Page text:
GIOVANNA VANNINI FORSTALL Sept. 29, 1926 – Oct. 13, 2019

Devoted to her family and her faith

Ask friends and family what they remember most about Giovanna Forstall, and the answer will be her infectious laugh, her high energy, her religious devotion and her passion for justice and equality.

Born in 1926 in the town of Banzyville in Congo (currently known as Mobayi-Mbongo in the Democratic Republic of Congo), Giovanna and her brother were raised in Italy by their father. Giovanna experienced the horrors of bombings during World War II, and what she witnessed running for shelter never left her. It was one the most influential periods of her life, and yet, the trauma did not incapacitate her or dull her zest for life.

Giovanna met her husband, Dr. James C. Forstall, after the war while he was an officer stationed in Italy. They married and moved to his hometown of New Orleans. Several more moves, both domestically and internationally, followed as James continued his career in the military. Giovanna persevered in caring for their two young sons while her husband was engaged in both the Korean and Vietnam conflicts.

Dr. Gregory Forstall, their son, recalls that he attended kindergarten in Okinawa, Japan and first grade in Italy while their father was in Vietnam. After the war, Giovanna traveled with her sons to meet her husband in New York, then the family drove to Springfield so that James could finish out his military service career in the Illinois National Guard.

Gregory says, "You have to realize, we were European. We wore socks pulled up to our knees with buckle shoes and dress coats." Springfield was quite the culture shock. "We were the first African- American family to live on the west side of Springfield," states Gregory. "I later learned there was a petition to keep us out, but my parents sheltered us from that. We were also the first African-Americans to attend Christ the King Grade School, and there were very few of us at Griffin High School."

Gregory remembers when he was running for student senate president in 1978, and someone wrote the n-word at the bottom of his campaign poster. He took it home and showed his mother, who told him, "We're going to fight this." Giovanna encouraged and assisted him in writing a speech that addressed the n-word and what it meant. He gave this speech to a student body shocked into silence and ended up winning the election by a landslide. "My mom was always there for us," Gregory recalls, buffering him from the racist response to desegregation, but fighting fervently on his side when it confronted him directly.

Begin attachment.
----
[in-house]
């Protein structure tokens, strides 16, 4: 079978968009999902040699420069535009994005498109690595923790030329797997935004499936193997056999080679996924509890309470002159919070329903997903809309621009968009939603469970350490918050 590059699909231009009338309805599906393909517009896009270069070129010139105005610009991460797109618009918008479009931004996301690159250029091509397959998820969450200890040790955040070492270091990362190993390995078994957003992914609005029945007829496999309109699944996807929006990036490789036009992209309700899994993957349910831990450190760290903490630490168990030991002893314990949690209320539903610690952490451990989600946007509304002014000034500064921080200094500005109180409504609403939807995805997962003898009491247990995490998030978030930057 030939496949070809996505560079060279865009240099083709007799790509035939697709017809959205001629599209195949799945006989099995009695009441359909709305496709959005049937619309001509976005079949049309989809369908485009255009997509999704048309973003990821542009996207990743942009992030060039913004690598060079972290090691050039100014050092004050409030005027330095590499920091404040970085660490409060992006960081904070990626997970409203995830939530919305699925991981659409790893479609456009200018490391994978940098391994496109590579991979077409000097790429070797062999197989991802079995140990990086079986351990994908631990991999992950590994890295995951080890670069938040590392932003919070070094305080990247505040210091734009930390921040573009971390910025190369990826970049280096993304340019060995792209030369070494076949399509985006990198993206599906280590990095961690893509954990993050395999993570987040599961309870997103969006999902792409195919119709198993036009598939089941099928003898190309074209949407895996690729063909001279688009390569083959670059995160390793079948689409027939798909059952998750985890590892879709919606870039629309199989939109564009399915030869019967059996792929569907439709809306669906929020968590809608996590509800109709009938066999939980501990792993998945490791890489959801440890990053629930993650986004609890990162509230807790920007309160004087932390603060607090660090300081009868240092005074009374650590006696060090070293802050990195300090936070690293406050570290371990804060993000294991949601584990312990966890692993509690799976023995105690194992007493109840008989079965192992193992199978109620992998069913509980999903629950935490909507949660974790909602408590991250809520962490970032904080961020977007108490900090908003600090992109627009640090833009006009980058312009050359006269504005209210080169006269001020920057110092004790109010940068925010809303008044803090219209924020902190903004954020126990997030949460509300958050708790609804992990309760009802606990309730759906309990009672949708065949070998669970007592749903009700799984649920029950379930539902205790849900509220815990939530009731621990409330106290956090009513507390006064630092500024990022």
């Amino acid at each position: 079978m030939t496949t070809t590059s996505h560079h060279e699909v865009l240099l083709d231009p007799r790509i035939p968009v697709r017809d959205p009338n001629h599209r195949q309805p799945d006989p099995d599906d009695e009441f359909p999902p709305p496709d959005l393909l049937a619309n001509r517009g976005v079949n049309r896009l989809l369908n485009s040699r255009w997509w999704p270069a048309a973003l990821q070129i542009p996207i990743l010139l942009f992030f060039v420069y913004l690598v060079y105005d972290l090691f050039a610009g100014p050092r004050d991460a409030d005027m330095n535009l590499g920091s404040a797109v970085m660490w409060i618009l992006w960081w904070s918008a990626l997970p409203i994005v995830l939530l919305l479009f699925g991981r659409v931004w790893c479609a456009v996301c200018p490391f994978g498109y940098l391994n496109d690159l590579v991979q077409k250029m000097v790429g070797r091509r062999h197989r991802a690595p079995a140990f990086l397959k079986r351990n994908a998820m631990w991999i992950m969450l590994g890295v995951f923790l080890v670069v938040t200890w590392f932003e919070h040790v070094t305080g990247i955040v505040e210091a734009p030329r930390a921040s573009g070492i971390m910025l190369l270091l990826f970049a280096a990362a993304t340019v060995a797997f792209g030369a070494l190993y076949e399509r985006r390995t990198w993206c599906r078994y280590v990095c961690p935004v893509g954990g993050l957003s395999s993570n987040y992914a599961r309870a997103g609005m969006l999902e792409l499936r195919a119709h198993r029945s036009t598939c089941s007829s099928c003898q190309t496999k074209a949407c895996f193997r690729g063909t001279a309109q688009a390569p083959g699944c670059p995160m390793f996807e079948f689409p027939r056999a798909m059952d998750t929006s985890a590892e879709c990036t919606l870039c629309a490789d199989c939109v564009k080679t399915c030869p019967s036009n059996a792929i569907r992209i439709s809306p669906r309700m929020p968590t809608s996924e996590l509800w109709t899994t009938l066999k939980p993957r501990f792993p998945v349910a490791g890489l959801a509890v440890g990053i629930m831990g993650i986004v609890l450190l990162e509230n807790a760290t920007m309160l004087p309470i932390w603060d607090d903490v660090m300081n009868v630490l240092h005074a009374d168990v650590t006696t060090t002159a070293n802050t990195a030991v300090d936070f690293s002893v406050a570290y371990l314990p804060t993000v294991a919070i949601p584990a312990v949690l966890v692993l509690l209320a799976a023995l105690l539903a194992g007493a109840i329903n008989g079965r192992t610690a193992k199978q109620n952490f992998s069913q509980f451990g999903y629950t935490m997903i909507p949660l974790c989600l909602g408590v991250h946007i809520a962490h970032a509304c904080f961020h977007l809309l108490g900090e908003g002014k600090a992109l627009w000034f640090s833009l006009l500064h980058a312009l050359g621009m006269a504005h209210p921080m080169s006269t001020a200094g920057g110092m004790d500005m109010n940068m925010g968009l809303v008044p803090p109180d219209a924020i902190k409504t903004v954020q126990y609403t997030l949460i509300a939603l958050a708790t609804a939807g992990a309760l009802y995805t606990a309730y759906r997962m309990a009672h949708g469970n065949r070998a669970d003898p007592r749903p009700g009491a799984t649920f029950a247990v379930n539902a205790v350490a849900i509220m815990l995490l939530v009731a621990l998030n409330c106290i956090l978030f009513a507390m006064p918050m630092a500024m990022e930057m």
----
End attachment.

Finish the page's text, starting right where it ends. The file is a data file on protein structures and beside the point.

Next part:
Giovanna loved to throw lavish dinner parties in her home in the Western Knolls subdivision in Springfield. She took a lot of pride in her meals, serving multiple courses of homemade authentic Italian cuisine. Gregory recalls, "Everybody wanted to be invited to the Forstalls for her parties. It was an event!" He laughs, "For her children, it was a day of washing dishes." She was the life of the party, with her infectious laugh the centerpiece.

Gregory recalls her devotion to the Blessed Virgin Mary, adopting her, he believes, as a surrogate for the mother she left behind in Africa. Though Giovanna was devout in her faith, she never required or pressured her children to adopt her beliefs. She lived by example, and her son Gregory now includes this devotion as a big part of his own life.

Giovanna was also quite involved in the social scene, including the YWCA, Italian Cultural Society, and the Legion of Mary. Gregory recalls attending the ethnic celebrations in Sherman as a child, wearing traditional costumes, dancing to traditional music, and of course eating traditional Italian cuisine. "It was a highlight of our year."

Giovanna was the staunch support behind the scenes in her family. After retiring from the military, her husband pursued higher education and received his doctorate. As Gregory states, "They say behind every successful man is a successful woman. Dr. James Forstall couldn't be Dr. James Forstall without Giovanna Forstall."

Shortly after James passed away in early 2017, Giovanna, a non-smoker, was diagnosed with stage 4 lung cancer. Giovanna was initially placed in hospice care, but later chose to begin treatment. She visited her son, Gregory, for Thanksgiving in 2017 and decided to move to Flint, Michigan, with him in hopes of getting strong enough to visit her brother in Italy. Gregory recalls it was the most rewarding time of his life, spending time with his mother, providing for her basic needs and being her friend. Giovanna died at home in October 2019, in the arms of love, gracious and full of faith to the end.

Carey Smith of Springfield is a mother and an Earth poet who highly values justice and equality and hopes to live up to Giovanna's example of living life to the fullest.

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